This native of Rapid City, SD is one of only two all-time Yankee roster members I could find who celebrate their birthday on May 1. He went to high school in Roswell, New Mexico, site of the space center where most of America’s space rockets were originally designed. Appropriately, this southpaw had a rocket for a fastball but not much else. The Yankees selected him in the 34th round of the 1998 amateur draft. He got the attention of the parent club’s brain trust in 2001, when he went 14-4 and led every minor league player in the country with 220 strikeouts.
Claussen ended up appearing in only one game for New York, a single start during the 2003 season in which he was credited with the victory. That win however, was not Brandon’s only contribution to helping the Yankees get into that season’s World Series. He was also included in the July 2003 trade with the Reds that brought Aaron Boone to the Yankees. He had a 10-win season for Cincinnati in 2005 but after a bad year in ’06 he was out of the big leagues for good.
Claussen shares his May 1 birthday with another pitcher who played for the Yankees over a century earlier.
|NYY (1 yr)||1||0||1.000||1.42||1||1||0||0||0||0||6.1||8||2||1||1||1||5||1.421|
The American League was established in 1901 with no member franchise based in New York. Back then, the team that would eventually become the New York Yankees was named the Orioles and they were located in Baltimore. The legendary John McGraw was Manager of that 1901 Orioles team and he skippered it to a 67-65 fifth place finish in the AL’s inaugural season. Like Joe Girardi with today’s Yankees, McGraw was having trouble putting together an effective starting rotation. When the Boston franchise released 38 year-old southpaw Frank Foreman, “Little Napoleon” signed him and put him in the Baltimore rotation.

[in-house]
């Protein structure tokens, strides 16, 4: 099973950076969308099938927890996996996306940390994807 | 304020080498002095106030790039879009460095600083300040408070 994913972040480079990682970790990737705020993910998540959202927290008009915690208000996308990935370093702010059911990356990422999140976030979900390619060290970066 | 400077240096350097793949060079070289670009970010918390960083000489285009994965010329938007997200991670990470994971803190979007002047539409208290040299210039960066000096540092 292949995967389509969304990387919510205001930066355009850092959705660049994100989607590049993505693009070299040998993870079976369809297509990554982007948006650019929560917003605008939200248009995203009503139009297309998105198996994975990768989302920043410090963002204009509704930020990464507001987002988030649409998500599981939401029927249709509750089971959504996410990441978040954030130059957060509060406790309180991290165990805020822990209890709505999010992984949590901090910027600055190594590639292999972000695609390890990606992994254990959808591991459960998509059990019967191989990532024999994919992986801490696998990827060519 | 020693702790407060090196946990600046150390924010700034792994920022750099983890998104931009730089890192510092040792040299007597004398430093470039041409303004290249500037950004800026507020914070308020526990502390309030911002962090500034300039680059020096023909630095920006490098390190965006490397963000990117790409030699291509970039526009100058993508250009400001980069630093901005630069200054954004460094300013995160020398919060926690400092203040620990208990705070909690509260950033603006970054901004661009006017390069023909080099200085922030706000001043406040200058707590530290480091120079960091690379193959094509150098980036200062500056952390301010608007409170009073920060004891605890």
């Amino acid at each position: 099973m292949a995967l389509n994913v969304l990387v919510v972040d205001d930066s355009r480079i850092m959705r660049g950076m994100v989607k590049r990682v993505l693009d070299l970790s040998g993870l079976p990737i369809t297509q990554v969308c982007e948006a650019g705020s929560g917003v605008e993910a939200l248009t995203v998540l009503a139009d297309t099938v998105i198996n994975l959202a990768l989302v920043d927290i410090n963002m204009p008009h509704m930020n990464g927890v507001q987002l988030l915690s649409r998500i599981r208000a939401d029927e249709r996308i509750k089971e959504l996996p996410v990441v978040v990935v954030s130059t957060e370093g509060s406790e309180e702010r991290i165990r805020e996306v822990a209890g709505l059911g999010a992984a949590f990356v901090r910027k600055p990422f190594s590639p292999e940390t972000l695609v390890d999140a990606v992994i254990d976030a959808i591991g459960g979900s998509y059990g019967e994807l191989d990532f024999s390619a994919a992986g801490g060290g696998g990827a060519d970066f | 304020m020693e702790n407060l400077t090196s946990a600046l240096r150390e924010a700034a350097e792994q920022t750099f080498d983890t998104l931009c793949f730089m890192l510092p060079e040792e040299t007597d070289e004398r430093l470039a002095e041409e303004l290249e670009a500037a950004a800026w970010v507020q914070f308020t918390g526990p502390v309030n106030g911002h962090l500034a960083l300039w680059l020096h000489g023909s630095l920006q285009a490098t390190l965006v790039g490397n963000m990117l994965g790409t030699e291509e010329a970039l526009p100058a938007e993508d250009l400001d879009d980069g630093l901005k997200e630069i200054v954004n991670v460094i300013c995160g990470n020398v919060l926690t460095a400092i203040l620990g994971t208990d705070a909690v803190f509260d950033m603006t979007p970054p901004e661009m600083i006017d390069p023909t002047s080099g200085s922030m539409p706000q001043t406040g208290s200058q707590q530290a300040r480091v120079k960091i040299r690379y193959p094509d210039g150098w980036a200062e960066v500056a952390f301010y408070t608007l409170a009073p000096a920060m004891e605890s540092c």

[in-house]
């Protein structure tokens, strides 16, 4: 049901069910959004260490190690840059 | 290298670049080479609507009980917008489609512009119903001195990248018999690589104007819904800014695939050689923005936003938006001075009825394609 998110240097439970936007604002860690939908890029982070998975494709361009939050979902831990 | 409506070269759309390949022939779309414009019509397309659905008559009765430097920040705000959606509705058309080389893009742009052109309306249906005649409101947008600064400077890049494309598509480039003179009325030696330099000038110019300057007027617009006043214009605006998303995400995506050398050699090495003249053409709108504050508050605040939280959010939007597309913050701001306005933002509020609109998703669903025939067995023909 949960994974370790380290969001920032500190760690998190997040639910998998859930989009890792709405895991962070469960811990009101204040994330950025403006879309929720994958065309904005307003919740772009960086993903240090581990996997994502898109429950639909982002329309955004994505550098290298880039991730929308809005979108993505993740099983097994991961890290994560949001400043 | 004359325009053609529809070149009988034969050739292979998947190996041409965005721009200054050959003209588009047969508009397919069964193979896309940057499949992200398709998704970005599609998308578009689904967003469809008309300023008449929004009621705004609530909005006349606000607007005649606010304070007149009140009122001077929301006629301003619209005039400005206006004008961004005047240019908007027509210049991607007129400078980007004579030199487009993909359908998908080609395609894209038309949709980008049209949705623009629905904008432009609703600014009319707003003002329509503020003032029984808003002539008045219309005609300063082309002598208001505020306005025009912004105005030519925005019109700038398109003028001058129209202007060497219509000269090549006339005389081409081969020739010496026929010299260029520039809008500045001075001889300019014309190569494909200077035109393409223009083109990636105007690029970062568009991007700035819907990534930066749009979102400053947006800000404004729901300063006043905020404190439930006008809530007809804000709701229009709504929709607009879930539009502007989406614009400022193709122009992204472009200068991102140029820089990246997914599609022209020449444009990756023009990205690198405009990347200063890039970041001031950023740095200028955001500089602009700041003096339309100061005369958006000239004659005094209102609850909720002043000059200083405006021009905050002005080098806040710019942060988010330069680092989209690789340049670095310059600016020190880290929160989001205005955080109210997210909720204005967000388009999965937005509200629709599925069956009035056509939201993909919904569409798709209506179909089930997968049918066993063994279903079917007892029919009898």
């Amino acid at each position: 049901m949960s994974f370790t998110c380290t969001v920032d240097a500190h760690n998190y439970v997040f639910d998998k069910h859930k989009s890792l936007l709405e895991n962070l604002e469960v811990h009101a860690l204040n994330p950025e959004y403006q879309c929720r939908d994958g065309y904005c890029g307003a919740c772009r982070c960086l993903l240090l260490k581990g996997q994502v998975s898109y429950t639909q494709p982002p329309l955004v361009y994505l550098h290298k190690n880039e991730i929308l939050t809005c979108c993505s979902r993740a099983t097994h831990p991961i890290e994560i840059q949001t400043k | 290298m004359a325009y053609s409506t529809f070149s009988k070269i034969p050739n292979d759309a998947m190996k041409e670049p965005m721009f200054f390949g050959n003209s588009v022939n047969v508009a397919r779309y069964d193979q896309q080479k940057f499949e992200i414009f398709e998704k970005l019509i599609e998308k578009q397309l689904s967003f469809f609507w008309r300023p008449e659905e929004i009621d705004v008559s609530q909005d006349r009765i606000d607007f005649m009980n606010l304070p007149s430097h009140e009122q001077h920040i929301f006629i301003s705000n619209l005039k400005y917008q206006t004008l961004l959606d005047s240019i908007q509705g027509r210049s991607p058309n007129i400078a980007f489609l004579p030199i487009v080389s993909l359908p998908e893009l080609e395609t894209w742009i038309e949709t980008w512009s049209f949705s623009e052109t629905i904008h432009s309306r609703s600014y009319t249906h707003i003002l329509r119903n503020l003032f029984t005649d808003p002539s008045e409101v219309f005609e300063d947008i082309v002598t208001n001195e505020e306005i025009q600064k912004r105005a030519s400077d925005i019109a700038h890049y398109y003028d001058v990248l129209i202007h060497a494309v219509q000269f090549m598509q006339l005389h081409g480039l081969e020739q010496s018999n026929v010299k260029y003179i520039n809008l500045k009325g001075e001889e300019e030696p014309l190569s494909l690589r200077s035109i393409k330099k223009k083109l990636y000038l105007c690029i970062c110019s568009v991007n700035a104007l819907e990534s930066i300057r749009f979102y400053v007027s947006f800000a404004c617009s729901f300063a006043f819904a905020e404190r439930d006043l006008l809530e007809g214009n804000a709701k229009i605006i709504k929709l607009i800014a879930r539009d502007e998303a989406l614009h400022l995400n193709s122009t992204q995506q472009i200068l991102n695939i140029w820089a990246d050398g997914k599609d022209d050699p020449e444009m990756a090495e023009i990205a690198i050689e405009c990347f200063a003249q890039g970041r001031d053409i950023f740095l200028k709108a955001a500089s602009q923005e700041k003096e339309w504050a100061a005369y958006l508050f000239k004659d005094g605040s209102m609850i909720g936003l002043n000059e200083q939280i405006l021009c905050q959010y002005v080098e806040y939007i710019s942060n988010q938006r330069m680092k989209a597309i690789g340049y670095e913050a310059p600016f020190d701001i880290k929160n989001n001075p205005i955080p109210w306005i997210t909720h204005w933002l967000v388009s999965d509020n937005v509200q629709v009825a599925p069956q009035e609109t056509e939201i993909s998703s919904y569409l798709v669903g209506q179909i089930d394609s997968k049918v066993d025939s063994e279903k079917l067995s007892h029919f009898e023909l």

Nicknamed “Monkey,” Foreman had actually pitched for the Orioles in Baltimore a dozen seasons earlier when the franchise was a member of the old American Association League. He threw an almost unbelievable 414 innings for the Birds during that 1889 season and finished the year with a 23-21 record. He would make his return to the city memorable by finishing 12-6 for McGraw, to lead the 1901 team in winning percentage. He was brought back by McGraw to pitch for the Orioles in ’02 but his 39-year-old left arm had nothing left and he was released after losing his first two starts.
Foreman would remain in the game as a big league scout and is credited with finding and signing the hall-of-fame pitcher, Eddie Plank. Foreman shares his May 1 birthday with another Yankee who pitched for the same franchise 101 seasons later.
|BLA (2 yrs)||12||8||.600||3.86||26||24||2||20||1||1||207.2||253||138||89||2||64||43||1.526|